You did remember to use two flip flops to synchronize an asynchronous input, right?
Put together, this will turn your LED off if the UART line is ever active. Once the character has been sent, the LED should idle high. (This way you know the LED works …) If the LED isn’t idling high, or if the line never goes low, then you know that you may be listening to the wrong wire. If the LED never turns off, you might not have the right serial port coming out of your computer.
Incidentally, this test usually finds most of the UART problems that take place using code that passes the simulation test.
Check to see if your baud rate is set right
Since the start bit in any serial port transaction is always zero, we should be able to check for whether or not that first clock stays low for a full baud duration as follows:
This should help you discover what speed your port is transmitting at. Just to check, send an “A” to the port. Since “A” is represented by 8’d65, which is an odd number, and since serial ports transmit the LSB first, this should allow you to determine if you are within the baud rate you are expecting. If “A” doesn’t pass, but “B” does, then you’re baud rate is too slow.
This simple test should find most of the rest of your problems.
Check to see if you are discovering any characters at all
At this point, we turn from common and known problems to answering whether we can debug something … not so well known. This example tests whether or not the serial port ever declares that a value has been read (i.e., sets rx_stb high for one cycle).
Usually, though, if you’ve passed the simulation test, you’ll never have this problem. Still, it can be useful to determine what’s going on.
Did you notice that we kept the bottom 24 bits of this counter counting, even after the 25th bit went high? Or the fact that the LED was the AND of the found light and the 24th counter bit? In other words, if anything was found, the light will blink. If the UART line ever goes active, but rx_stb never goes high during this time frame, then the LED will stay off.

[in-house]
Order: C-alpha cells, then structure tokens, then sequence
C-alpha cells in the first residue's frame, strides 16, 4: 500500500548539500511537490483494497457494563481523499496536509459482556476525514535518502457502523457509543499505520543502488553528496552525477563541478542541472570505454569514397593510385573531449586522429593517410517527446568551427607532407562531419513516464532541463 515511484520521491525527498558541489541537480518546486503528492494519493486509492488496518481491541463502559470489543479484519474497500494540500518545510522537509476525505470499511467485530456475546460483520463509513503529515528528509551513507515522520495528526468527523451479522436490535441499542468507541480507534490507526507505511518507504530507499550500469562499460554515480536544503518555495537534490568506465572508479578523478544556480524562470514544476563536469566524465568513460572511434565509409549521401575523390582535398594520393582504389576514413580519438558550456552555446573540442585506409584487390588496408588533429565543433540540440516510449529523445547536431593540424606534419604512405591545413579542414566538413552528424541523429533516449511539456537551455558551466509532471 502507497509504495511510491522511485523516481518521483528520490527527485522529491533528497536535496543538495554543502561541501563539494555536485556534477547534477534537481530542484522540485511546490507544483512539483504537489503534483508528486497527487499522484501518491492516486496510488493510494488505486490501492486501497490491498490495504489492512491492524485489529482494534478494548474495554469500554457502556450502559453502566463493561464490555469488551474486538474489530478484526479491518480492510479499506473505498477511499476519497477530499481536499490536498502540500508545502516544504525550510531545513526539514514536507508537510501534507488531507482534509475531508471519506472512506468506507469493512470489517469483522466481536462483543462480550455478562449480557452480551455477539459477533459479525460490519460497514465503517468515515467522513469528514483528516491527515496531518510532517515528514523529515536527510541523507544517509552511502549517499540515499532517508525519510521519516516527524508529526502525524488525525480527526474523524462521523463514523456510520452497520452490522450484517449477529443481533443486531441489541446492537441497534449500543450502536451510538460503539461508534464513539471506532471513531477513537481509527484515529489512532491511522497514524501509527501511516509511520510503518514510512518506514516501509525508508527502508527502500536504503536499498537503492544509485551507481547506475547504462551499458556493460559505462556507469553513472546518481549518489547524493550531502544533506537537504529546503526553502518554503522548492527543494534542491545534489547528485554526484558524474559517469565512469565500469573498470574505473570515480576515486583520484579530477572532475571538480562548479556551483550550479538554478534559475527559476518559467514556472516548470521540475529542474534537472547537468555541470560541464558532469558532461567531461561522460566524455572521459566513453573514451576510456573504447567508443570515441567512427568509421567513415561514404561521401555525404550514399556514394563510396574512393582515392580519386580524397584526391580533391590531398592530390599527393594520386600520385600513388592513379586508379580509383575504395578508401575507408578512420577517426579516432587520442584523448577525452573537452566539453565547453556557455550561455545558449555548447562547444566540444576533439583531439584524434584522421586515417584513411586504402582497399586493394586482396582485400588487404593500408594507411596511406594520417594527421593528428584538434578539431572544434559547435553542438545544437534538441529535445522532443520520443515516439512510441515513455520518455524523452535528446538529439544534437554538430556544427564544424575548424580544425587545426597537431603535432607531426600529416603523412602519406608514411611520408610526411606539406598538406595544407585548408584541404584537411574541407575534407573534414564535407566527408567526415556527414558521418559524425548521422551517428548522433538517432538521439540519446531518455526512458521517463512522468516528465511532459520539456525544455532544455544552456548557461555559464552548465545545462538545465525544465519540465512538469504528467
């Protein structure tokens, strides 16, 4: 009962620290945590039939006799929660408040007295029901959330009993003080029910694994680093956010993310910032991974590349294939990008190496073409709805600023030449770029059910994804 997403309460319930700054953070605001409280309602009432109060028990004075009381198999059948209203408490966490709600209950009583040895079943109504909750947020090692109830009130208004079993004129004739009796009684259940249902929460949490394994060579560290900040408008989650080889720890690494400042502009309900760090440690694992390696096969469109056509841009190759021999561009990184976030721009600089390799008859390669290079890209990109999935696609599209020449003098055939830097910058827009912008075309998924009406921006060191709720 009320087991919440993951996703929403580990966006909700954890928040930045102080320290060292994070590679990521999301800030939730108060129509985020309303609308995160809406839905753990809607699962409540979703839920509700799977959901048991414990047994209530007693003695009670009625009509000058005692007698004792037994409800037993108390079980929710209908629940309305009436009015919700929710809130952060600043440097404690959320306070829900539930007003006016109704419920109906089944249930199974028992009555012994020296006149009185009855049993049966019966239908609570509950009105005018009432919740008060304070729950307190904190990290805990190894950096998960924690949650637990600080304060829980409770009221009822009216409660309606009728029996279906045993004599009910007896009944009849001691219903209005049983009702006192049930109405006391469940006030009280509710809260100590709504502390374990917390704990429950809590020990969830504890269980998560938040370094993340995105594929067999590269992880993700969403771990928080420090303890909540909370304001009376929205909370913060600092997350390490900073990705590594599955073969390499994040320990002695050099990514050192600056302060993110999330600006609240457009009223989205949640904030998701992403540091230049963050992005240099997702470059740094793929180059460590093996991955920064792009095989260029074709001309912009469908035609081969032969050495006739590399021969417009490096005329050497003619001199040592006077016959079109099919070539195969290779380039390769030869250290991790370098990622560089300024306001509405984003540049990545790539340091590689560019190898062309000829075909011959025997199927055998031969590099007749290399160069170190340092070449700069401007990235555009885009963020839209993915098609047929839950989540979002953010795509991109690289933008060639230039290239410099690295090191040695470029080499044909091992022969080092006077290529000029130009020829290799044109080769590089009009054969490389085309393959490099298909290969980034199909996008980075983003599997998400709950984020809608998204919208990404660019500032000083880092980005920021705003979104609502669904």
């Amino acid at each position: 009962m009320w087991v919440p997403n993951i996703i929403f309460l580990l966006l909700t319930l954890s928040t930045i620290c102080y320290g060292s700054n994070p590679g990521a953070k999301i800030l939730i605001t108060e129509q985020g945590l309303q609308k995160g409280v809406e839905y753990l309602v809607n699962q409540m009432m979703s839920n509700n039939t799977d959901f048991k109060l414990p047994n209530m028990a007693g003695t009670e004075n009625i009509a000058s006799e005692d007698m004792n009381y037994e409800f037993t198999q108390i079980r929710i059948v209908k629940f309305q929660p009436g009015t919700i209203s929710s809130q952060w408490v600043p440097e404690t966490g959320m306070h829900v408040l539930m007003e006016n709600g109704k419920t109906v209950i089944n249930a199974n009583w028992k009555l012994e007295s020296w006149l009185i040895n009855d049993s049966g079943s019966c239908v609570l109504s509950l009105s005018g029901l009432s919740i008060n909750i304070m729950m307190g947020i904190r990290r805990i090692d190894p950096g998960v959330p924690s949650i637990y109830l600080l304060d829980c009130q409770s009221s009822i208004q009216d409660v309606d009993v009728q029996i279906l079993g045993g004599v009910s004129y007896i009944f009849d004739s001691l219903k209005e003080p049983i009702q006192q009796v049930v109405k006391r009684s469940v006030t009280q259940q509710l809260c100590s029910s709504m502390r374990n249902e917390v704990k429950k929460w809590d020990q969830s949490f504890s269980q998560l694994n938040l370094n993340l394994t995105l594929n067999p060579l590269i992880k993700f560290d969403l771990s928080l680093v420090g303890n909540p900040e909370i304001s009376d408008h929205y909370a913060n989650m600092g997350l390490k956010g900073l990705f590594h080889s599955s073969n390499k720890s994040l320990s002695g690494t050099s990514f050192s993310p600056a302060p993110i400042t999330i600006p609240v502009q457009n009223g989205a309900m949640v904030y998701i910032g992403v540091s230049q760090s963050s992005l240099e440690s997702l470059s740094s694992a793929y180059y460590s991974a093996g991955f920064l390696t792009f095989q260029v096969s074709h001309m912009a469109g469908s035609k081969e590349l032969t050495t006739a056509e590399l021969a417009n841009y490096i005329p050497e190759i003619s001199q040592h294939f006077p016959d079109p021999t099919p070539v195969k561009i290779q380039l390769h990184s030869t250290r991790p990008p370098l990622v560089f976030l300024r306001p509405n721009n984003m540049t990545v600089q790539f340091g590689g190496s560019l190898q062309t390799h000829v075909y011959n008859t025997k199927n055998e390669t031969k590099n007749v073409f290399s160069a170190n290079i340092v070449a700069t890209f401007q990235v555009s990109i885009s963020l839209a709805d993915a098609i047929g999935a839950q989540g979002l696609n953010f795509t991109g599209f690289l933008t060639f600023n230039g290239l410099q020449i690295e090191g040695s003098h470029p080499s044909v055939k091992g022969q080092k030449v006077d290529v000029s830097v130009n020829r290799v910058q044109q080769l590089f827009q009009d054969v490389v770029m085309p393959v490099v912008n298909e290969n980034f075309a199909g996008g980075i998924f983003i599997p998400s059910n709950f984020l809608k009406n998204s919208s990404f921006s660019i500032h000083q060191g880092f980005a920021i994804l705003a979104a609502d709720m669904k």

Check to see what character you are reading
If you know you are receiving a character, but don’t know what it is, then … use the LED to find out!
Of course, this solution depends upon your being able to display eight data bits on your LEDs at the same time.
What about the transmitter?
While the examples shown above apply to the UART receiver, there’s no reason why they cannot be turned around and made to work for the transmitter as well. You’ll probably want to check the transmitter output in the reverse order, though: first that it is getting something to send, then whether or not the baud rate is set right, etc.
Possibilities are endless
The number of ways you can set an LED as you work through a problem like this is endless. There are just so many tests you can do.
Even still, … this approach has two problems:
An LED can only give you one bit of information over the course of a quarter second or so … at best! If you need more complete information about what is going on within your design, getting it out via this means will take a long time and may well turn into an exercise in frustration.
LED’s can’t tell you what’s happening on a clock by clock basis. While you might be able to build a serial port without knowing this information, on anything more complex this approach will become a challenge.
So, stick around–how to use an FPGA to debug itself is the subject of this blog.
For if the trumpet give an uncertain sound, who shall prepare himself to the battle? (1Cor 14:8)